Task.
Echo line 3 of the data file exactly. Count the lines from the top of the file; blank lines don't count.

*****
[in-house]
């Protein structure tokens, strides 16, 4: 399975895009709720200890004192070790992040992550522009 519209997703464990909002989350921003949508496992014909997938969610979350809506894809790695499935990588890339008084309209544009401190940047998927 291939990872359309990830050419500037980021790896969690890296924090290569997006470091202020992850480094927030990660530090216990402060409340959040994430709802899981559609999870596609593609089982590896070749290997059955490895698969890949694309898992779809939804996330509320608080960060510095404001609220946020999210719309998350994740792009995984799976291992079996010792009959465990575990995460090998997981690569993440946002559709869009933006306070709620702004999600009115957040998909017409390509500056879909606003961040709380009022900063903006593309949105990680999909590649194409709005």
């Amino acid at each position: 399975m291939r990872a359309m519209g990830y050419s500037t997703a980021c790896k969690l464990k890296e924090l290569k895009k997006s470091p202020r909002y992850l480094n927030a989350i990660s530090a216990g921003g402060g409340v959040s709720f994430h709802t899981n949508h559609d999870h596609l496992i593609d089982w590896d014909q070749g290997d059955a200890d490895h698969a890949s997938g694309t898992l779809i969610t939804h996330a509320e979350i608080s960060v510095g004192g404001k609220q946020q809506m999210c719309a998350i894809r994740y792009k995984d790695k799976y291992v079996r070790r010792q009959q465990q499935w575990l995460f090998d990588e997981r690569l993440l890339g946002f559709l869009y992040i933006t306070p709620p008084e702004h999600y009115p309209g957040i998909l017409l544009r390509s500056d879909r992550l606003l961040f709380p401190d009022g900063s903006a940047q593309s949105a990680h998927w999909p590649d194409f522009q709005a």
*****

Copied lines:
């Amino acid at each position: 399975m291939r990872a359309m519209g990830y050419s500037t997703a980021c790896k969690l464990k890296e924090l290569k895009k997006s470091p202020r909002y992850l480094n927030a989350i990660s530090a216990g921003g402060g409340v959040s709720f994430h709802t899981n949508h559609d999870h596609l496992i593609d089982w590896d014909q070749g290997d059955a200890d490895h698969a890949s997938g694309t898992l779809i969610t939804h996330a509320e979350i608080s960060v510095g004192g404001k609220q946020q809506m999210c719309a998350i894809r994740y792009k995984d790695k799976y291992v079996r070790r010792q009959q465990q499935w575990l995460f090998d990588e997981r690569l993440l890339g946002f559709l869009y992040i933006t306070p709620p008084e702004h999600y009115p309209g957040i998909l017409l544009r390509s500056d879909r992550l606003l961040f709380p401190d009022g900063s903006a940047q593309s949105a990680h998927w999909p590649d194409f522009q709005a």